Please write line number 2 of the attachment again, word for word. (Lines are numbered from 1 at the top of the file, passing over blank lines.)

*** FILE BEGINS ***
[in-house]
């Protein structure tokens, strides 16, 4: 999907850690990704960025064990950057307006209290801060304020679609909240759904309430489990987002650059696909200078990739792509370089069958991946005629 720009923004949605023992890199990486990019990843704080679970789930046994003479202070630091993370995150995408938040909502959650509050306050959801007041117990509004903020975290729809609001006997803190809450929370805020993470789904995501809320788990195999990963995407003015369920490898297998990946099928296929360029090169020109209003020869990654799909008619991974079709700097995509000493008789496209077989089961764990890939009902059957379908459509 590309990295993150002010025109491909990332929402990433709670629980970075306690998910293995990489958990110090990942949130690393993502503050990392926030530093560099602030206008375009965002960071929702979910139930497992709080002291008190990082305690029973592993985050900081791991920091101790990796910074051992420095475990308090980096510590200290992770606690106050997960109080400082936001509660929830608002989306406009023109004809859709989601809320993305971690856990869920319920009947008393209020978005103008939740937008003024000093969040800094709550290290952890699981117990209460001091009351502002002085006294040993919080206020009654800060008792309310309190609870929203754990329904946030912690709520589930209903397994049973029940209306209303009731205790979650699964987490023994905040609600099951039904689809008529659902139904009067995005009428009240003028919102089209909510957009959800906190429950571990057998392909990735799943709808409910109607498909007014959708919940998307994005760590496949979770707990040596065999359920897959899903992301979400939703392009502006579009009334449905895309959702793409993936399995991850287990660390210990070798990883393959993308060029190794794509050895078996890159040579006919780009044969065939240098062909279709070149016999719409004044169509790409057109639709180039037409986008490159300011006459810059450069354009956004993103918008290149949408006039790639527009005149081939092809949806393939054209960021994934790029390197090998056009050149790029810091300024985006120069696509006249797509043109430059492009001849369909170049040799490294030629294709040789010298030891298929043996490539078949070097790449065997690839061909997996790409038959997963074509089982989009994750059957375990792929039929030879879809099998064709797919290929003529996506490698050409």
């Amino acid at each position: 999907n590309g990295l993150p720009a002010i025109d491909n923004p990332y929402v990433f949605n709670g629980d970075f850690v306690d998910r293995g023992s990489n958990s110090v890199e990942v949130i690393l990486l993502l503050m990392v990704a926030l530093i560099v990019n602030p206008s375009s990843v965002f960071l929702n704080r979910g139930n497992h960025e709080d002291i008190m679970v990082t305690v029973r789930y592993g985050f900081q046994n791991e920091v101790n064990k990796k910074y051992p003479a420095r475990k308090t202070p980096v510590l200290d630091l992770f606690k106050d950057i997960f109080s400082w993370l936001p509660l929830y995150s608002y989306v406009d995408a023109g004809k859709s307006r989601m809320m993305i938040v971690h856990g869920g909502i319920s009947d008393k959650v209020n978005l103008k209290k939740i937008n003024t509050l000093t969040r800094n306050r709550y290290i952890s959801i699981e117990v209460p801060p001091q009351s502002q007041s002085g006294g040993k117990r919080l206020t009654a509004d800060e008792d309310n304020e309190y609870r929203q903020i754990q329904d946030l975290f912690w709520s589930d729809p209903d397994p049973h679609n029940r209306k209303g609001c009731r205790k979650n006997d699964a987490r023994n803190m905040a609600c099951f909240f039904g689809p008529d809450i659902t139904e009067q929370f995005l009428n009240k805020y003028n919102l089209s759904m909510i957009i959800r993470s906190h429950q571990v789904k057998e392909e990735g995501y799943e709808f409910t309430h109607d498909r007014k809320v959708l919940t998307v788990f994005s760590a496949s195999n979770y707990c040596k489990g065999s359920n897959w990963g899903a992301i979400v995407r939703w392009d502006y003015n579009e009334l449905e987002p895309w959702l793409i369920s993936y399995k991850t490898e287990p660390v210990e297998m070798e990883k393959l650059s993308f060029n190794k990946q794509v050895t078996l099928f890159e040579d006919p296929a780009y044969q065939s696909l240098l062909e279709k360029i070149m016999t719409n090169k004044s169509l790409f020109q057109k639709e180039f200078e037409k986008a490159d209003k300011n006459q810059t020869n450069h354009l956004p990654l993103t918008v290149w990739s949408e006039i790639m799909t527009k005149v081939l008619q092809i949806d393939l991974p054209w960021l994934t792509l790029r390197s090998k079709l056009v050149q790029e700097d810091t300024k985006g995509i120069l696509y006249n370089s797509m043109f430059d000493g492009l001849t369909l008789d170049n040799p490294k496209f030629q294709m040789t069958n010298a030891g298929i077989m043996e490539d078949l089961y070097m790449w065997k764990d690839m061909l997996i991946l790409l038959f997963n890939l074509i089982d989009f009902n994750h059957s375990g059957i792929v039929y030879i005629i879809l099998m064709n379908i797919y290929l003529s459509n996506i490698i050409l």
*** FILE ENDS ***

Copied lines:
């Protein structure tokens, strides 16, 4: 999907850690990704960025064990950057307006209290801060304020679609909240759904309430489990987002650059696909200078990739792509370089069958991946005629 720009923004949605023992890199990486990019990843704080679970789930046994003479202070630091993370995150995408938040909502959650509050306050959801007041117990509004903020975290729809609001006997803190809450929370805020993470789904995501809320788990195999990963995407003015369920490898297998990946099928296929360029090169020109209003020869990654799909008619991974079709700097995509000493008789496209077989089961764990890939009902059957379908459509 590309990295993150002010025109491909990332929402990433709670629980970075306690998910293995990489958990110090990942949130690393993502503050990392926030530093560099602030206008375009965002960071929702979910139930497992709080002291008190990082305690029973592993985050900081791991920091101790990796910074051992420095475990308090980096510590200290992770606690106050997960109080400082936001509660929830608002989306406009023109004809859709989601809320993305971690856990869920319920009947008393209020978005103008939740937008003024000093969040800094709550290290952890699981117990209460001091009351502002002085006294040993919080206020009654800060008792309310309190609870929203754990329904946030912690709520589930209903397994049973029940209306209303009731205790979650699964987490023994905040609600099951039904689809008529659902139904009067995005009428009240003028919102089209909510957009959800906190429950571990057998392909990735799943709808409910109607498909007014959708919940998307994005760590496949979770707990040596065999359920897959899903992301979400939703392009502006579009009334449905895309959702793409993936399995991850287990660390210990070798990883393959993308060029190794794509050895078996890159040579006919780009044969065939240098062909279709070149016999719409004044169509790409057109639709180039037409986008490159300011006459810059450069354009956004993103918008290149949408006039790639527009005149081939092809949806393939054209960021994934790029390197090998056009050149790029810091300024985006120069696509006249797509043109430059492009001849369909170049040799490294030629294709040789010298030891298929043996490539078949070097790449065997690839061909997996790409038959997963074509089982989009994750059957375990792929039929030879879809099998064709797919290929003529996506490698050409």